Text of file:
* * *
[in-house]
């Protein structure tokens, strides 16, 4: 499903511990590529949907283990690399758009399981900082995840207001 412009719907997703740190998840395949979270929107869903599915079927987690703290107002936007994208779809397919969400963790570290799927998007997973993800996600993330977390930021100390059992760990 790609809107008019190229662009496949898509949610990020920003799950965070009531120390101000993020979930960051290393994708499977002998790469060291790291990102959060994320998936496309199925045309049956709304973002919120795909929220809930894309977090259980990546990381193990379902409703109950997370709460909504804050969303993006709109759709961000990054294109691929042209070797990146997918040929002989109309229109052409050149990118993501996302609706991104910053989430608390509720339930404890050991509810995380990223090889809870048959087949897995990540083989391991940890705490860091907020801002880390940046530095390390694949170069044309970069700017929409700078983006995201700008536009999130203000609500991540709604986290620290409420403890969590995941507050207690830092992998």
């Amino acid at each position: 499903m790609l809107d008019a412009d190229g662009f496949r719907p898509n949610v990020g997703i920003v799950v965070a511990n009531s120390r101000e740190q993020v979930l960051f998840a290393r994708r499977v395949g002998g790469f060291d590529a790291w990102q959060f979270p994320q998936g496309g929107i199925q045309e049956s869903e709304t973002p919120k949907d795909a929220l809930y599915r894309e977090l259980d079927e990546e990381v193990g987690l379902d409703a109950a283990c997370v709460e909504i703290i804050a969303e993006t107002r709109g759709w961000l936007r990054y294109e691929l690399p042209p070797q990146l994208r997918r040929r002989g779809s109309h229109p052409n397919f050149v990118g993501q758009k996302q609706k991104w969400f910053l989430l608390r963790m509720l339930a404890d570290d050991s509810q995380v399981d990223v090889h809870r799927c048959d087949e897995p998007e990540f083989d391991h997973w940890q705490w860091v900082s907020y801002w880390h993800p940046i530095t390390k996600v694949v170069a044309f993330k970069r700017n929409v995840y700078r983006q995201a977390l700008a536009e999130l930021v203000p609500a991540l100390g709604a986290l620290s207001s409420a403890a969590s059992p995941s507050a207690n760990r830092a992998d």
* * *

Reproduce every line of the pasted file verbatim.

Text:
[in-house]
């Protein structure tokens, strides 16, 4: 499903511990590529949907283990690399758009399981900082995840207001 412009719907997703740190998840395949979270929107869903599915079927987690703290107002936007994208779809397919969400963790570290799927998007997973993800996600993330977390930021100390059992760990 790609809107008019190229662009496949898509949610990020920003799950965070009531120390101000993020979930960051290393994708499977002998790469060291790291990102959060994320998936496309199925045309049956709304973002919120795909929220809930894309977090259980990546990381193990379902409703109950997370709460909504804050969303993006709109759709961000990054294109691929042209070797990146997918040929002989109309229109052409050149990118993501996302609706991104910053989430608390509720339930404890050991509810995380990223090889809870048959087949897995990540083989391991940890705490860091907020801002880390940046530095390390694949170069044309970069700017929409700078983006995201700008536009999130203000609500991540709604986290620290409420403890969590995941507050207690830092992998």
């Amino acid at each position: 499903m790609l809107d008019a412009d190229g662009f496949r719907p898509n949610v990020g997703i920003v799950v965070a511990n009531s120390r101000e740190q993020v979930l960051f998840a290393r994708r499977v395949g002998g790469f060291d590529a790291w990102q959060f979270p994320q998936g496309g929107i199925q045309e049956s869903e709304t973002p919120k949907d795909a929220l809930y599915r894309e977090l259980d079927e990546e990381v193990g987690l379902d409703a109950a283990c997370v709460e909504i703290i804050a969303e993006t107002r709109g759709w961000l936007r990054y294109e691929l690399p042209p070797q990146l994208r997918r040929r002989g779809s109309h229109p052409n397919f050149v990118g993501q758009k996302q609706k991104w969400f910053l989430l608390r963790m509720l339930a404890d570290d050991s509810q995380v399981d990223v090889h809870r799927c048959d087949e897995p998007e990540f083989d391991h997973w940890q705490w860091v900082s907020y801002w880390h993800p940046i530095t390390k996600v694949v170069a044309f993330k970069r700017n929409v995840y700078r983006q995201a977390l700008a536009e999130l930021v203000p609500a991540l100390g709604a986290l620290s207001s409420a403890a969590s059992p995941s507050a207690n760990r830092a992998d």